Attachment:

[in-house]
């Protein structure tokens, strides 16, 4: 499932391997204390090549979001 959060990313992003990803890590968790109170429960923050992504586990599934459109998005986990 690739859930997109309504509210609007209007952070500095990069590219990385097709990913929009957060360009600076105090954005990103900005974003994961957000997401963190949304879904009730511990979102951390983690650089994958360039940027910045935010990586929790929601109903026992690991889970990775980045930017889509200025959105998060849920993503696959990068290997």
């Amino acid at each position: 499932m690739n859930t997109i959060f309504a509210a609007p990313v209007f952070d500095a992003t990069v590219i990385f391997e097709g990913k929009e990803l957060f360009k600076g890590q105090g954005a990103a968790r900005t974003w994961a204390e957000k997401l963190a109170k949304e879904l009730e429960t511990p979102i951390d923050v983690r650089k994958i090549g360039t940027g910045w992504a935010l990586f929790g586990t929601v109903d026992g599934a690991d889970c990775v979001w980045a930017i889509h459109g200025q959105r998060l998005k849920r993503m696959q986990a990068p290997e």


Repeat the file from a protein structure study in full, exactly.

[in-house]
């Protein structure tokens, strides 16, 4: 499932391997204390090549979001 959060990313992003990803890590968790109170429960923050992504586990599934459109998005986990 690739859930997109309504509210609007209007952070500095990069590219990385097709990913929009957060360009600076105090954005990103900005974003994961957000997401963190949304879904009730511990979102951390983690650089994958360039940027910045935010990586929790929601109903026992690991889970990775980045930017889509200025959105998060849920993503696959990068290997």
């Amino acid at each position: 499932m690739n859930t997109i959060f309504a509210a609007p990313v209007f952070d500095a992003t990069v590219i990385f391997e097709g990913k929009e990803l957060f360009k600076g890590q105090g954005a990103a968790r900005t974003w994961a204390e957000k997401l963190a109170k949304e879904l009730e429960t511990p979102i951390d923050v983690r650089k994958i090549g360039t940027g910045w992504a935010l990586f929790g586990t929601v109903d026992g599934a690991d889970c990775v979001w980045a930017i889509h459109g200025q959105r998060l998005k849920r993503m696959q986990a990068p290997e």